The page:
This prevents the spinal harms of looking down all the time. It also promotes aligned posture.
After I take my morning cold shower, I do a shoulder hang.
I find a ledge or bar to hang from and decompress my spine. I heard about this habit from a spinal alignment / movement specialist.
After I do a shoulder hang, I do a headstand.
Inversion is great for lymphatic circulation. When I do my headstand, I also open and rotate my hips.
After an hour of working my desk, I do a high-intensity dance interval.
This is a physical energy management habit. I’ve realized it only takes 60 seconds of high-energy dancing to induce energy and joy for an hour. And so, every hour of focused desk work, I put on a song and dance/jump around.
When someone interrupts another person, I ask explicitly: “Were you finished speaking?”
Interruption can kill the psychological safety in social groups. When I witness interruption, I point it out to make people feel heard and safe.
If someone expresses excitement, I practice active constructive responding.
This is my keystone habit when it comes to positive human connection. It’s simple. Whenever someone expresses excitement or positivity, you get excited with them. If you’re paying attention to their emotions, it’s quite easy for the emotions to transfer to you. Authentic excitement!
When the sun goes down, I put on some fancy blue blockers.
Blue light kills sleep quality. It’s all over — street lights, LED indoor lighting, your phone and computer. If I want to sleep well, I reduce my light exposure from dusk onward.
Before I get into my bed, I verify that I am really sleepy.
If I am not sleepy, I don’t go to bed. I read until I am falling asleep, then when I hit the pillow, I fall asleep immediately.
When I am in an interaction with two people I know who haven’t met each other, I make an introduction with empowering descriptions.
This has become a game: How do I introduce people in the most complimentary way? Making people look good turns out to make me feel good. And so, whenever someone new enters a conversation, I introduce them to the people already in the conversation.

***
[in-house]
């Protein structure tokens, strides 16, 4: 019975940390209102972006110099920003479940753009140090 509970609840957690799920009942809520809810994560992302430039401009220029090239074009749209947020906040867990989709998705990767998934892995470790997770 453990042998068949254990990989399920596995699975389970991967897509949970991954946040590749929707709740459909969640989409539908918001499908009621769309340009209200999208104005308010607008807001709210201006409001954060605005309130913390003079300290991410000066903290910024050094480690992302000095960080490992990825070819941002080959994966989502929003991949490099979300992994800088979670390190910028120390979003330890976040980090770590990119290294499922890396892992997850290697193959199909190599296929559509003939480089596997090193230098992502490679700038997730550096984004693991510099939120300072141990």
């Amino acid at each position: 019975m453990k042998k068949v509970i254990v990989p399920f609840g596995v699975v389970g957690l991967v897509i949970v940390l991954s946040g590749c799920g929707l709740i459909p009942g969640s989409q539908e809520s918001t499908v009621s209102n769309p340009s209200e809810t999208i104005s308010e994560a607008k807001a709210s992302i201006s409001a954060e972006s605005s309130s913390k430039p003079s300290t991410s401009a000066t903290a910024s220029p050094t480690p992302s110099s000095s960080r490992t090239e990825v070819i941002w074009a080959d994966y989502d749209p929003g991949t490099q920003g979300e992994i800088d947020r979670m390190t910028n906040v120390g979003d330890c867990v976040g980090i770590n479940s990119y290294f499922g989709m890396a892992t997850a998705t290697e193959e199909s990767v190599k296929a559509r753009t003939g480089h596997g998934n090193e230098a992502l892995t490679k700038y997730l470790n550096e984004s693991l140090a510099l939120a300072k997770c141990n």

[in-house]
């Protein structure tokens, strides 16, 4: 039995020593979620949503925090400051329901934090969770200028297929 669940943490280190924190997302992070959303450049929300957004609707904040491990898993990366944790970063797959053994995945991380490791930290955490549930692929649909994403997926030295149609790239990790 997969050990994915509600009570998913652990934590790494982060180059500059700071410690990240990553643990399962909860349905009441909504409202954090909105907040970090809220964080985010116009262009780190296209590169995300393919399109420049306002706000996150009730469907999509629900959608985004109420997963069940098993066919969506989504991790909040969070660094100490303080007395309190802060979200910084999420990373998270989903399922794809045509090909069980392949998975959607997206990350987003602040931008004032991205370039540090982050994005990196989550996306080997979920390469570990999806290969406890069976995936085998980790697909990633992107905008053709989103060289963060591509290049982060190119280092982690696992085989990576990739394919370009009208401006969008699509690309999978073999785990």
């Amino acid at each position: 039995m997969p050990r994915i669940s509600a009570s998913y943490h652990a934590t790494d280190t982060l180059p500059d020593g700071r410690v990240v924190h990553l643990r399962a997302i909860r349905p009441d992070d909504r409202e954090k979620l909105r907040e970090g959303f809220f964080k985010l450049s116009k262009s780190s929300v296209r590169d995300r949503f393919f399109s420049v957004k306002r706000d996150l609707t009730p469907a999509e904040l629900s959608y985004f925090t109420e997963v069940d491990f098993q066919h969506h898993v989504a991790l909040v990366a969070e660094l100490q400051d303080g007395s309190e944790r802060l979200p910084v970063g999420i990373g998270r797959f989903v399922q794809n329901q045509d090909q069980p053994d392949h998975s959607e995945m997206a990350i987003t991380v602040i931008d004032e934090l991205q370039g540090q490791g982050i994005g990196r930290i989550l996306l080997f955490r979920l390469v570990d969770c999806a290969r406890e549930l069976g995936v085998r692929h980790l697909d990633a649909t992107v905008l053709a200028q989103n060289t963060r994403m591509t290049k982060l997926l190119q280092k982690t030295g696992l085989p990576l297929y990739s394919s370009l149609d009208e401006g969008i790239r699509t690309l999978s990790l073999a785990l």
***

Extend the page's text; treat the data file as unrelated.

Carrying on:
When there is a stranger in my vicinity, I approach them and introduce myself.
I don’t ignore people in my surroundings anymore. I used to ignore people sitting beside me or people who arrived in my space. Now, I introduce myself. Seat mate on a plane? Someone at your picnic table? Person in front of you in line? Try introducing yourself. Don’t worry about talking.
When I hug someone, I relax into the hug.
Longer hugs generate more health benefits. Hugs I receive are typically rushed. You can tell people have the goal to have a hug and then carry on with the day. It’s a checklist item. Relaxing into the hug is about intentionality. It’s about breathing and relaxing the shoulders and neck muscles during the hug.
When someone hurts me, I apply the malice checklist.
Was this person stressed, malnourished, sleep-deprived, or misled when they hurt me? This is the malice checklist. It’s based on the fundamental attribution error — most human behavior is a result of the environment, not character.
When I am responding to messages, I send voice notes while walking, squatting, or stretching.
I want to nourish people with my tonality and emotionality. Voice also enables me to do other things during my pursuit of inbox zero.
Use cues in your environment and behavior to motivate actions.
Could you do me a 10 second favor before you leave? If you’re feeling thankful, could you like or comment this article? What wisdom do you have to share with other readers? We’d love to hear your additions.
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ps — I help innovative leaders prevent burnout and turnover by developing their workplace connection strategy. Do you know an HR or Employee Experience leader who’d benefit from a connection strategy audit and execution plan? I’ll do it pro bono. Chat with me.